Hitting the right note;Primary;Reviews

12th February 1999 at 00:00
MUSIC BOX. Radio 3. Tuesdays 3.00-3.15am. Teacher's notes. pound;3. Tapes pound;2. Music for songs and accompaniment. pound;6.50. Book and cassette pack. pound;13.50. Ages 4-5. Tel: 01937 541001.

Young children love to sing -and it's good for them in a whole range of ways. It helps with words, with sequencing, with understanding the idea of narrative. But too few infant and nursery classes are taught to sing well, which is why we so often hear those tuneless, half-spoken renderings of carols and familiar songs.

Any teacher wanting to do better and needing some help should consider this series - a precursor to the excellent BBC radio primary music course. There are two units for Spring 1999, each one led by two characters, "Wind" and "Cloud". In unit one, "Wind and Cloud on a Journey", the five programmes are "Over the Sea", "Over the Desert", "Over the City", Over the Forest" and "Journey's End."

In unit two, "Beautiful Rain", the programmes are "Rain for the Desert", "Rain for the City", "Rain for the Stream", "Rain into Snow" and "The Whole Story".

New and familiar songs - 13 in all - illustrate and exercise a range of melodic and rhythmic techniques, as well as being easy to learn and sing. Particularly pleasing is that they will encourage children - and their teachers - to sing in tune, to explore the higher vocal register ("In a City", for example) to develop a good legato, ("Seaside Song") and to understand more complicated rhythms ("Fancy Anansi").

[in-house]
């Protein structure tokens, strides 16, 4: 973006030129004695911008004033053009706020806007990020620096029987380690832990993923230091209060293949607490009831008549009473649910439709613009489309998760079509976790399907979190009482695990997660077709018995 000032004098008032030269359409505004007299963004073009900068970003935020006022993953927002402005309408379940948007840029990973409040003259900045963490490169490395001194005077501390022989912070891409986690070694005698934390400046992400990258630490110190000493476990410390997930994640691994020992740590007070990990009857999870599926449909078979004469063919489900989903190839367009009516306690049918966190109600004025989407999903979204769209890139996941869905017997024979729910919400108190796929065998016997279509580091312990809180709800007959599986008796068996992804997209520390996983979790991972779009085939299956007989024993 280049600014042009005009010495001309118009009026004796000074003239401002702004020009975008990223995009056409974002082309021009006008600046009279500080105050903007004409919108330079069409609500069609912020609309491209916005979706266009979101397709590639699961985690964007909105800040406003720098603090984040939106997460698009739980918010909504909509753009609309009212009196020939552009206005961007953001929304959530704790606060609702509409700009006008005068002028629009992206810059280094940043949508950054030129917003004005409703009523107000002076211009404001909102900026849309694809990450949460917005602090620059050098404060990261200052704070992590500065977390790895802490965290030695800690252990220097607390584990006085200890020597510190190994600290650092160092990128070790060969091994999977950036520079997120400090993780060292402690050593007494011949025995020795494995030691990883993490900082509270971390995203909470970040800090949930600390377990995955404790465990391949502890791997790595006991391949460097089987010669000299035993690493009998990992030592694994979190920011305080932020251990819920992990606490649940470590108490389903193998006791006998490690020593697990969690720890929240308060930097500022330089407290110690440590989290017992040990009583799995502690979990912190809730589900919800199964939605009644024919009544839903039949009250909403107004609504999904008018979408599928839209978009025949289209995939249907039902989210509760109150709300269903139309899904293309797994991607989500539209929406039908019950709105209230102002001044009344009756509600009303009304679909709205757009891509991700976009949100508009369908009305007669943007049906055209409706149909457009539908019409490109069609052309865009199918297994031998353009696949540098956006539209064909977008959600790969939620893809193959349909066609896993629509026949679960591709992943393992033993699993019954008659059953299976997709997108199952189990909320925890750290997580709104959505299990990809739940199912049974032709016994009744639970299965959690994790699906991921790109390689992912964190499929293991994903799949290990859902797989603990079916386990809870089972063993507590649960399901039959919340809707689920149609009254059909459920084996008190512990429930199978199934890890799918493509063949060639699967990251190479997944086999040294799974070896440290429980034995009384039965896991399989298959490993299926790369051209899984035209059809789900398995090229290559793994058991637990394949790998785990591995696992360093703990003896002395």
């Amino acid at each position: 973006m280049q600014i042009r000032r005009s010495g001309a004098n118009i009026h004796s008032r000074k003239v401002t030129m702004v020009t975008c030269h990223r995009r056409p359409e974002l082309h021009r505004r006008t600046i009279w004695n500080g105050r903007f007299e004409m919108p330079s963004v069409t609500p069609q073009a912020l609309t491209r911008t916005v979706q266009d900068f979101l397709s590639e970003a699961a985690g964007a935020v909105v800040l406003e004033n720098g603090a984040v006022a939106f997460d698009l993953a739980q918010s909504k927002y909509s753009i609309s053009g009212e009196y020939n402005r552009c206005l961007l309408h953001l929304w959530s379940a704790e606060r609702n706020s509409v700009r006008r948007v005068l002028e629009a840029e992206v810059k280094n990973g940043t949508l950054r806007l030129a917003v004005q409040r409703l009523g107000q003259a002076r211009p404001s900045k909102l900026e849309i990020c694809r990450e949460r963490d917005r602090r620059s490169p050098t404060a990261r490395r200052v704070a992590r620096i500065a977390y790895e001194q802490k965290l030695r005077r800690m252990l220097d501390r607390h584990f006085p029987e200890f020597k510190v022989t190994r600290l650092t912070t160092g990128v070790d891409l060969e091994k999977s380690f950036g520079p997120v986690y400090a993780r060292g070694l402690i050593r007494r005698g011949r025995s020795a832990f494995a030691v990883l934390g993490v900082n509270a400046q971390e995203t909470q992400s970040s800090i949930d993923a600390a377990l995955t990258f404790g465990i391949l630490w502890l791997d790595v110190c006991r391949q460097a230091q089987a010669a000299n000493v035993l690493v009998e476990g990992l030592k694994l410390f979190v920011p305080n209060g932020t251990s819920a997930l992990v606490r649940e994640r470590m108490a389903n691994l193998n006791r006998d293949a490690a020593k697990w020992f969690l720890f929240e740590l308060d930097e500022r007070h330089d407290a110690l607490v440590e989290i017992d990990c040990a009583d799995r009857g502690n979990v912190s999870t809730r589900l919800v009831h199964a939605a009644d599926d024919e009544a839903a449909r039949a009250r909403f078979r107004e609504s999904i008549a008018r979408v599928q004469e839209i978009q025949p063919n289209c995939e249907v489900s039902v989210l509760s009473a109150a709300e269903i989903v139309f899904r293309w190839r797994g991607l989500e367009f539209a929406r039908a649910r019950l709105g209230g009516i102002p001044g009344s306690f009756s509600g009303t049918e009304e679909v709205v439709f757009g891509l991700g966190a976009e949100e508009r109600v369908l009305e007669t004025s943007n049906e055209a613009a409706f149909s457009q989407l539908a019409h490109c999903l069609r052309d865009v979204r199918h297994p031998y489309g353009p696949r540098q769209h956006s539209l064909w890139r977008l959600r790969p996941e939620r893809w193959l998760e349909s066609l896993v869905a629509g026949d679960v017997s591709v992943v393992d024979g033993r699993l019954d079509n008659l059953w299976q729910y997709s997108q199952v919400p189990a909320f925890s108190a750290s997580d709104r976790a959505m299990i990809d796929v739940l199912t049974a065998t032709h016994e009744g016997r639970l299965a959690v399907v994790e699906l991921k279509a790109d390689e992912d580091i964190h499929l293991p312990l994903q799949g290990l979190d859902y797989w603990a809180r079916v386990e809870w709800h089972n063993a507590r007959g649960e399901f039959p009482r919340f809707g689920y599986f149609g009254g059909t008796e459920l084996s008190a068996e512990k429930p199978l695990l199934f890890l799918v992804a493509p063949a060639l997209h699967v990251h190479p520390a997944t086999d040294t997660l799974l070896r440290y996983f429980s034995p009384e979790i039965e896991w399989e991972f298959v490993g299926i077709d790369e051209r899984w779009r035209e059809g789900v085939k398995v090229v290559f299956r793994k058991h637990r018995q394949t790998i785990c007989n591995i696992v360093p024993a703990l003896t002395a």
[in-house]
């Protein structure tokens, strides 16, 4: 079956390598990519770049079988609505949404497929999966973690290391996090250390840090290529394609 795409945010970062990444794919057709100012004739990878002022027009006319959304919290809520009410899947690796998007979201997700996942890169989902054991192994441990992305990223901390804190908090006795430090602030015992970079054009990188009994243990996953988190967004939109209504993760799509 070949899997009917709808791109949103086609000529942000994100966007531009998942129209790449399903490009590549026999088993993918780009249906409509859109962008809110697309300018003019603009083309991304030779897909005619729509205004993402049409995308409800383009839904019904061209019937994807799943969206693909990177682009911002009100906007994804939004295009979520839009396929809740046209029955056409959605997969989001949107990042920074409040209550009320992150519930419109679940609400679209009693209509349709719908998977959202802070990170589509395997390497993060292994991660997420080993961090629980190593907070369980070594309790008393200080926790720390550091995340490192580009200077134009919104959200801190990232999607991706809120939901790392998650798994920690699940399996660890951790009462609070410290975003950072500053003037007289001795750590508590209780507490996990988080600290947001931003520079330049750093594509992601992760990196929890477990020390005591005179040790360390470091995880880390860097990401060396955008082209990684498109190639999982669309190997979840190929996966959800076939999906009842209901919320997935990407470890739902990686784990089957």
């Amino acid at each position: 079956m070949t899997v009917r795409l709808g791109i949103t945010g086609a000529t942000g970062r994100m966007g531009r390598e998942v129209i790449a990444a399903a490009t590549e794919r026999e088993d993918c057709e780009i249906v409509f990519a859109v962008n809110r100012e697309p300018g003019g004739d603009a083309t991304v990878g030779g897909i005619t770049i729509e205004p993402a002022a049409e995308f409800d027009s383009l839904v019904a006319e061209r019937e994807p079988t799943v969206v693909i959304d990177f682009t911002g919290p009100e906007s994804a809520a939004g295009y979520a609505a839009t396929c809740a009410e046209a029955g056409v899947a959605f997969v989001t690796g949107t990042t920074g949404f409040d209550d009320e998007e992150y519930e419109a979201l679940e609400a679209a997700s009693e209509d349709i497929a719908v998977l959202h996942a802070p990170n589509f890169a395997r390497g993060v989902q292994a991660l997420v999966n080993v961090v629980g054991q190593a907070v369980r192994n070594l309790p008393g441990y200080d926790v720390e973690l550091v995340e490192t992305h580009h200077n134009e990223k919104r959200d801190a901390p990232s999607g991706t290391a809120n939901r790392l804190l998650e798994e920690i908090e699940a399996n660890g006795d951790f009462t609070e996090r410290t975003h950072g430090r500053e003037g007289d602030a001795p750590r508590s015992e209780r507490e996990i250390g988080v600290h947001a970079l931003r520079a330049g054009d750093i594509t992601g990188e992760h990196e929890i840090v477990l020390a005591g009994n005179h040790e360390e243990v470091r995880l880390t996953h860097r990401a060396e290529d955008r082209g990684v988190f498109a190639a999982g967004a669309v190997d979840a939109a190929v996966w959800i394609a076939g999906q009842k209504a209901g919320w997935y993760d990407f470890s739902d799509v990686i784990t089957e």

Singing, though, is only part of the purpose. Each programme tells a story, and provides an opportunity for listening to sounds - rain, wind, the sea - and sometimes for doing some actions. There is a continuing emphasis on contrasting pitches - the different theme tunes for "Cloud" and "Wind" show this - and on listening to rhythms, with the opportunity to use percussion instruments.

The supporting booklet is essential. The non-specialist teacher will find it a real prop through the lessons, and the more experienced colleague is bound to discover some new ideas.

Gerald Haigh

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